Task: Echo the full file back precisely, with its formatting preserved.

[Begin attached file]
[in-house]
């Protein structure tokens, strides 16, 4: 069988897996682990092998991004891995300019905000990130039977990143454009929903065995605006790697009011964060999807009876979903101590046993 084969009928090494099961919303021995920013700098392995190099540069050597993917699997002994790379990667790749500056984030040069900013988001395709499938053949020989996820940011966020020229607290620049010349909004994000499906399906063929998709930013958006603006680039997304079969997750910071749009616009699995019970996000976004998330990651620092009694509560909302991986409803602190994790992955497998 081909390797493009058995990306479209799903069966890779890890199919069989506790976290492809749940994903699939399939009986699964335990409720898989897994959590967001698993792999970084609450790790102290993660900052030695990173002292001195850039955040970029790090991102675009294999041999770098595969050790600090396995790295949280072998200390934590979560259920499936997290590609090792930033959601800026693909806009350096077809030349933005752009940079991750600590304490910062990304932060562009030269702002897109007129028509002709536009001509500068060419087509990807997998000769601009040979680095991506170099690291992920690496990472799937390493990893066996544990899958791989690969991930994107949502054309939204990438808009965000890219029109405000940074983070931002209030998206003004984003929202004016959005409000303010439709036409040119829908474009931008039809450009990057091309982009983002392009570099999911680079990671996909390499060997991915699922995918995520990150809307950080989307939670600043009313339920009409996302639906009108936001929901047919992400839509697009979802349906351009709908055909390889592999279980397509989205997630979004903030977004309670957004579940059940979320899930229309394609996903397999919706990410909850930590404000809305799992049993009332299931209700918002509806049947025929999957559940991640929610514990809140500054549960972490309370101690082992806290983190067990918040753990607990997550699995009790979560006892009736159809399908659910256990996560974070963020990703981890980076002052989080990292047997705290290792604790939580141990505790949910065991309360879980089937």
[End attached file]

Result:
[in-house]
């Protein structure tokens, strides 16, 4: 069988897996682990092998991004891995300019905000990130039977990143454009929903065995605006790697009011964060999807009876979903101590046993 084969009928090494099961919303021995920013700098392995190099540069050597993917699997002994790379990667790749500056984030040069900013988001395709499938053949020989996820940011966020020229607290620049010349909004994000499906399906063929998709930013958006603006680039997304079969997750910071749009616009699995019970996000976004998330990651620092009694509560909302991986409803602190994790992955497998 081909390797493009058995990306479209799903069966890779890890199919069989506790976290492809749940994903699939399939009986699964335990409720898989897994959590967001698993792999970084609450790790102290993660900052030695990173002292001195850039955040970029790090991102675009294999041999770098595969050790600090396995790295949280072998200390934590979560259920499936997290590609090792930033959601800026693909806009350096077809030349933005752009940079991750600590304490910062990304932060562009030269702002897109007129028509002709536009001509500068060419087509990807997998000769601009040979680095991506170099690291992920690496990472799937390493990893066996544990899958791989690969991930994107949502054309939204990438808009965000890219029109405000940074983070931002209030998206003004984003929202004016959005409000303010439709036409040119829908474009931008039809450009990057091309982009983002392009570099999911680079990671996909390499060997991915699922995918995520990150809307950080989307939670600043009313339920009409996302639906009108936001929901047919992400839509697009979802349906351009709908055909390889592999279980397509989205997630979004903030977004309670957004579940059940979320899930229309394609996903397999919706990410909850930590404000809305799992049993009332299931209700918002509806049947025929999957559940991640929610514990809140500054549960972490309370101690082992806290983190067990918040753990607990997550699995009790979560006892009736159809399908659910256990996560974070963020990703981890980076002052989080990292047997705290290792604790939580141990505790949910065991309360879980089937």